Emotional abuse is hard to detect, and that is why it is hard for a child (and even an adult) to figure out if they’ve been emotionally abused. It’s easy to tell if you’ve been physically or sexually abused, but if you’ve been emotionally abused it is sometimes hard to detect. That is especially true when the emotional abuse is disguised.
Below are five kinds of disguised emotional abuse.
1 – Permissive Parents. Permissive parents give their children everything they want, so how can a child think they are abused? They can’t. They find themselves getting angry with their parents without knowing why. Sometimes permissive parents want to be pals with their children, but children need guidance, not a pal. Permissive parents generally equate permissiveness with love. But the real reason behind a parent’s being permissive is fear of saying no; they fear if they say no to their children, their kids might not approve of them. Children of permissive parents become spoiled, and then their parents guilt-trip them. “How could you do this to me after all I’ve given you!” The parents feel betrayed because the child is not the pal they wanted. Instead, sometimes they are ungrateful monsters. The parents, who have a need to be approved of as super-loving, start using terms like “bad seed” and take no responsibility whatsoever for what they raised, which makes matters worse.
2 – Reaction-Formation Parents. A reaction formation is a defense mechanism in which someone convinces themselves they are the opposite of how they actually feel deep down. A mother, for whatever reason, may cast one of her children as a “problem child.” It may start when the child is a baby; she may be a crier. From then on the mother takes a reaction-formational attitude toward the child. Unconsciously she regards the child as not only a problem child, but even crazy. The mother projects all her own unconscious anger onto the child. Her child picks this up by the mother’s body language and begins to feel crazy as well as anger at being viewed this way. Other children, taking the mother’s lead, also degrade this child. But on the surface the mother acts very concerned. She takes her to doctors and cries because she is so distressed about the child’s problems. She can’t understand how the child got that way because, she asserts to the doctor, she has always loved her. But the child doesn’t feel loved. She becomes enraged at the two faces of her mother. Sometimes such a child ends up in a mental hospital, and feels more honest love there than at home. It will take a lot of therapy before the child can unravel just what happened to her.
3 – Parent-Rivals. Sometimes a parent is unconsciously threatened by a child. These are usually narcissistic parents who have a need to always be number one. They’re like the queen in the story, “Snow White,” who regards the beautiful Snow White as a rival. When the mirror says that Snow White is the fairest in the land, the queen tries to have her killed. When a mother like this has a child who is beautiful and gregarious and cute, she feels unconsciously threatened by her. A narcissistic father, who is used to being the star at work and at home, may view his cute son as a rival. While on the surface he says he wants the son to be like him, his actions continually downgrade his son. When his wife pays attention to the son, he cringes. In these cases parents unconsciously make their son or daughter feel that they just don’t have what it takes to be the star that they are. They make a big deal out acting out pseudo-support: “Oh, you try so hard, it makes me sad when I see how hard you try.” Children of such parents grow up with inferiority complexes and other behavioral arrests without knowing why.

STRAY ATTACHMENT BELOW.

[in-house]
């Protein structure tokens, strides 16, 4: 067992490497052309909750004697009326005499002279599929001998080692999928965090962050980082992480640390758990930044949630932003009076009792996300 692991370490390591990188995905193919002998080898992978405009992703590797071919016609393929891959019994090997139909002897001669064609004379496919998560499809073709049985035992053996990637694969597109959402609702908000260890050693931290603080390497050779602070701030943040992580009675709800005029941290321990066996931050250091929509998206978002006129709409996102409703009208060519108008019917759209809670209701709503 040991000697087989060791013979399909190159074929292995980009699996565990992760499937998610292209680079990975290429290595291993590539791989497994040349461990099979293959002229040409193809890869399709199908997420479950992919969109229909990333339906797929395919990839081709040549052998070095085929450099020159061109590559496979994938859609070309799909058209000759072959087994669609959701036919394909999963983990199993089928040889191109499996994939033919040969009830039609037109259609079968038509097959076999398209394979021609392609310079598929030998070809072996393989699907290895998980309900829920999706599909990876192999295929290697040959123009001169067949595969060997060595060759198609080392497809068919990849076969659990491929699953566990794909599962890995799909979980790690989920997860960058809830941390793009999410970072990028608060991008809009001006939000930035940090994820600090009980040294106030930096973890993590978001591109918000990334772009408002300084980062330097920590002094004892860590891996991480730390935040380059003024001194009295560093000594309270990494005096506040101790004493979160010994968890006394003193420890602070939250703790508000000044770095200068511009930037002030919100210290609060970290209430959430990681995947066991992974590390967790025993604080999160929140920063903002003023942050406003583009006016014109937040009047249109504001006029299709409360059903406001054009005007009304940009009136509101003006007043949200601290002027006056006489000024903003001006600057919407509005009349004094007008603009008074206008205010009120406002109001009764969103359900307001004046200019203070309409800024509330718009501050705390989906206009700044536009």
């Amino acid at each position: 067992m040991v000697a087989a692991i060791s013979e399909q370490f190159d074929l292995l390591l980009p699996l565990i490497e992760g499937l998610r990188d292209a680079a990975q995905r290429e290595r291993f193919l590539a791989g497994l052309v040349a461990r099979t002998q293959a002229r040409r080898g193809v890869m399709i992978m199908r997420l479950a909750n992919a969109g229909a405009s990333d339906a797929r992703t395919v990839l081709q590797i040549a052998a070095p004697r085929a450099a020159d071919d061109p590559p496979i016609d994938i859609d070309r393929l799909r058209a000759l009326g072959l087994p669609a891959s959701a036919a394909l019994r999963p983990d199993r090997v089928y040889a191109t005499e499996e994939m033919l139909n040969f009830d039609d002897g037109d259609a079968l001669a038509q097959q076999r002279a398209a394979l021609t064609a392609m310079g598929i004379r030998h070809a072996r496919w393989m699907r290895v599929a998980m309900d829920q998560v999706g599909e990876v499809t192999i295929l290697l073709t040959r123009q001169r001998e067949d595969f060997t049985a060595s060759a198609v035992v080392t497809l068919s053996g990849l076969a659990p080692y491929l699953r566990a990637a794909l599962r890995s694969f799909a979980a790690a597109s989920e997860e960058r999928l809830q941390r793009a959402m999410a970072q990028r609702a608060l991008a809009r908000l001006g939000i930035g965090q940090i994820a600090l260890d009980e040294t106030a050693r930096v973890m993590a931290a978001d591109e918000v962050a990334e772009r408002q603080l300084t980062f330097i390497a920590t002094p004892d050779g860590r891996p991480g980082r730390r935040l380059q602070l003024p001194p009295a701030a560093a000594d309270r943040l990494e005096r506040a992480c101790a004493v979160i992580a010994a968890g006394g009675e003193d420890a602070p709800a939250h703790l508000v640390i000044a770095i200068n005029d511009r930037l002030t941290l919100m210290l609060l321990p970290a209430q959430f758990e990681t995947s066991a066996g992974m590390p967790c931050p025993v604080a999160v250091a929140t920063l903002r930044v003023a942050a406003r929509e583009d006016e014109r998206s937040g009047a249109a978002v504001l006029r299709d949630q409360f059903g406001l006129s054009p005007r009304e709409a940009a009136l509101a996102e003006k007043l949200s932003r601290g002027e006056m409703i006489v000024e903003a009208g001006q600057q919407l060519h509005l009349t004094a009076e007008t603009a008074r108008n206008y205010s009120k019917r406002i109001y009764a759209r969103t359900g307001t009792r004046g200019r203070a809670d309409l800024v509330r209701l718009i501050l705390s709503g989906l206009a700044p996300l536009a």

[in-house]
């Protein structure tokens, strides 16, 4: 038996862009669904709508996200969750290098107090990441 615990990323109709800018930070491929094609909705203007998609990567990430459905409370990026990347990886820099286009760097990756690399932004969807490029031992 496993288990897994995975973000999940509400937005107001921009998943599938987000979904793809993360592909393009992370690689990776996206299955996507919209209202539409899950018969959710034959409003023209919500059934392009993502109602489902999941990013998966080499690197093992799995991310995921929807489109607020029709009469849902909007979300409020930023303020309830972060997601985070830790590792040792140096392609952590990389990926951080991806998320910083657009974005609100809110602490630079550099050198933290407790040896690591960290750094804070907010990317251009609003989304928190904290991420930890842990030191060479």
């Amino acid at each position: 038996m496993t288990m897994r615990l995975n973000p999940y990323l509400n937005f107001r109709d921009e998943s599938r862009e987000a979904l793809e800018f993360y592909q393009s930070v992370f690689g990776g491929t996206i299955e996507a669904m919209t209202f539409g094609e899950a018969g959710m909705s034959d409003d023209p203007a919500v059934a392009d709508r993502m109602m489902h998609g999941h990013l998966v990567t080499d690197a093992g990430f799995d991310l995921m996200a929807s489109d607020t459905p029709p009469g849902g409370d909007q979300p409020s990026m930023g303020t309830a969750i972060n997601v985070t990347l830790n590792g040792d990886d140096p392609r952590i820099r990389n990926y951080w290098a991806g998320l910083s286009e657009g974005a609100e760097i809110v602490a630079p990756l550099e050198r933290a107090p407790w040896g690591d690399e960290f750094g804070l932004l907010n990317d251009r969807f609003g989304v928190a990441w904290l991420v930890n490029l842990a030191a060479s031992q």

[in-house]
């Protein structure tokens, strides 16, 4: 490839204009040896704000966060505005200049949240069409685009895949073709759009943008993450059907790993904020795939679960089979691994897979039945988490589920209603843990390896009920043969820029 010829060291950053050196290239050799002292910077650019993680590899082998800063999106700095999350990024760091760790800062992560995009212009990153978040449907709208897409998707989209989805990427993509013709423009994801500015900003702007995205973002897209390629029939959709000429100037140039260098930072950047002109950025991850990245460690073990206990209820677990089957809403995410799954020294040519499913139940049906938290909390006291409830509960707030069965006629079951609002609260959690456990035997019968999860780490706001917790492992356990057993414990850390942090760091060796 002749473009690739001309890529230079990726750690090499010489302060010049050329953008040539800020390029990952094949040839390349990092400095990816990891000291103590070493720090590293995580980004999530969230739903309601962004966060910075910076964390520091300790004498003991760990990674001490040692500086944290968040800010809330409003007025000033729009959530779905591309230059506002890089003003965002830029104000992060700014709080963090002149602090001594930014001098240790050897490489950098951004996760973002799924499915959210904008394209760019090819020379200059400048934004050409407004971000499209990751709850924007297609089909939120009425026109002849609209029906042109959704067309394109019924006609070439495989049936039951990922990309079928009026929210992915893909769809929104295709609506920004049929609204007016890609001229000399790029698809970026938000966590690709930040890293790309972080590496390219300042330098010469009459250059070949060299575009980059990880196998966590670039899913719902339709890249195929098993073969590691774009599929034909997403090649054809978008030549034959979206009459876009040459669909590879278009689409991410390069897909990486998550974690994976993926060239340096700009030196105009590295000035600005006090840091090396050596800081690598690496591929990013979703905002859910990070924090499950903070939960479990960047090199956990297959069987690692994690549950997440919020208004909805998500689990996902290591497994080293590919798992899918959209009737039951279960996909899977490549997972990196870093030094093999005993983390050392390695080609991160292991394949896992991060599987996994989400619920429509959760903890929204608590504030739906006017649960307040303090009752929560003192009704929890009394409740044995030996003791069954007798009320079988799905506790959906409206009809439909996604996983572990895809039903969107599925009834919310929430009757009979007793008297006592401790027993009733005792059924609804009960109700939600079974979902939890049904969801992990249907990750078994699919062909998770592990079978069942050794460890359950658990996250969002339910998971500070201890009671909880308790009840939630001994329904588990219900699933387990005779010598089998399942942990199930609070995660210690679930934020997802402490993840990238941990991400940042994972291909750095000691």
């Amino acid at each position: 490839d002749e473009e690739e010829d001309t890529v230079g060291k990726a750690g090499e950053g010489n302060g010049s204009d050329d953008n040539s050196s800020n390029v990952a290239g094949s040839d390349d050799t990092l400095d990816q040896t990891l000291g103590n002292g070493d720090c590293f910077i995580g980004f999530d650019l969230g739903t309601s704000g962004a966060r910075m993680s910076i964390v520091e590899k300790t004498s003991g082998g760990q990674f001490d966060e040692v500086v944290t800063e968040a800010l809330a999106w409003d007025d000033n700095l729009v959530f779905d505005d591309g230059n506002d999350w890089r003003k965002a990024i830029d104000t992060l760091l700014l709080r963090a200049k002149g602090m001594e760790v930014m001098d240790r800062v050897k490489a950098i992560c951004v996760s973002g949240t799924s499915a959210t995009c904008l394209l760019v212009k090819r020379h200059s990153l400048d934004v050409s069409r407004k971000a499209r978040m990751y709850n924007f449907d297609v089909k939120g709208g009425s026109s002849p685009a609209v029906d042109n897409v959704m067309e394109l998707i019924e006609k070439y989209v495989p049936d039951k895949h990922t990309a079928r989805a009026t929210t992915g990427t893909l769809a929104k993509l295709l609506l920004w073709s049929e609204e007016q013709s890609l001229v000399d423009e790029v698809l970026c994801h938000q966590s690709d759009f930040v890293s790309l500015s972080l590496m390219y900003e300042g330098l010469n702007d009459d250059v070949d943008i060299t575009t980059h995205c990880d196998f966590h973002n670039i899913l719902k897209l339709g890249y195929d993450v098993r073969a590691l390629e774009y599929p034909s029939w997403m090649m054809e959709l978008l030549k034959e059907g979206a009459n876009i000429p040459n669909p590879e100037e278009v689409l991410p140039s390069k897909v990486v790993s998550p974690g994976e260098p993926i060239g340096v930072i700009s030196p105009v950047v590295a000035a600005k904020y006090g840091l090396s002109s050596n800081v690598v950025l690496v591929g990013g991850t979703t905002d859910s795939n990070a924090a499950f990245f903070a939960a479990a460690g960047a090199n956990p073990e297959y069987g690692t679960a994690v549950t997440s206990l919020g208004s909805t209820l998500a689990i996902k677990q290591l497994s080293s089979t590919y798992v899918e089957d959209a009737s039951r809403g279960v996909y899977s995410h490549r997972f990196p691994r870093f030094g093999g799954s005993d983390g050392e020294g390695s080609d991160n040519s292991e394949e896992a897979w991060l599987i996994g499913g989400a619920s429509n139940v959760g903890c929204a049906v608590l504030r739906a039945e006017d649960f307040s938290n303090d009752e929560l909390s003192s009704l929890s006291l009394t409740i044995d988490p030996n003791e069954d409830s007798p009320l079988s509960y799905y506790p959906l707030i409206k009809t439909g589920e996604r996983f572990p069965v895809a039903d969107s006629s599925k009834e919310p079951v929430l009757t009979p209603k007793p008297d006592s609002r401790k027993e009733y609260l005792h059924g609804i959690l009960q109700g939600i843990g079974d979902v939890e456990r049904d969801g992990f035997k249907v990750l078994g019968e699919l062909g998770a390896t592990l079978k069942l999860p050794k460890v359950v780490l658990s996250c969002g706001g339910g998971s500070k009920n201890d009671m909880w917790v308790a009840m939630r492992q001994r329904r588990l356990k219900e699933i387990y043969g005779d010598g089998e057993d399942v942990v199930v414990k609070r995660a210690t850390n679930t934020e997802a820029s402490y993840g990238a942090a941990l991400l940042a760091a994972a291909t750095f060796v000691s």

4 – Stage Parents. Narcissistic parents may make their children into narcissistic extensions. Such is the case with stage parents. A mother who views herself as a superior or talented person who never got that break she needed, or a father who regards himself as a superior athlete who, because of bad luck, didn’t become successful, may cast their child in the role of making up for their frustration. On the surface the parent appears to be loving and attentive, but underneath they have an obsession with their child’s attaining what they could not attain. In this case the child feels pressured to be what their parents want, and feels loved only in a conditional way. Children of such parents end up being insecure about who they are, which causes them to have discrepancies between their ideal selves (their parents’ designation) and their real selves. They end up with psychological problems without knowing exactly where they came from.
5 – Passive-Aggressive Parents. Passive-aggressive personalities are people who are not in touch with their anger and who express it in indirect ways that are hard to detect. Parents who are passive-aggressive may constantly tell their children they love them, and yet at the same time they may forget their birthdays, fail to pick them up after school, or be emotionally distant. If the child, feeling the parent’s coldness, asks if the parent is angry or if something is wrong, the parent quickly answers, “No, of course I’m not angry. I love you.” The child perceives the difference in the parent’s words and actions and does not feel consoled. When such parenting goes on over a period of years, children becomes confused about their perception of things, untrusting of others, and unable to form a cohesive identity and sense of themselves.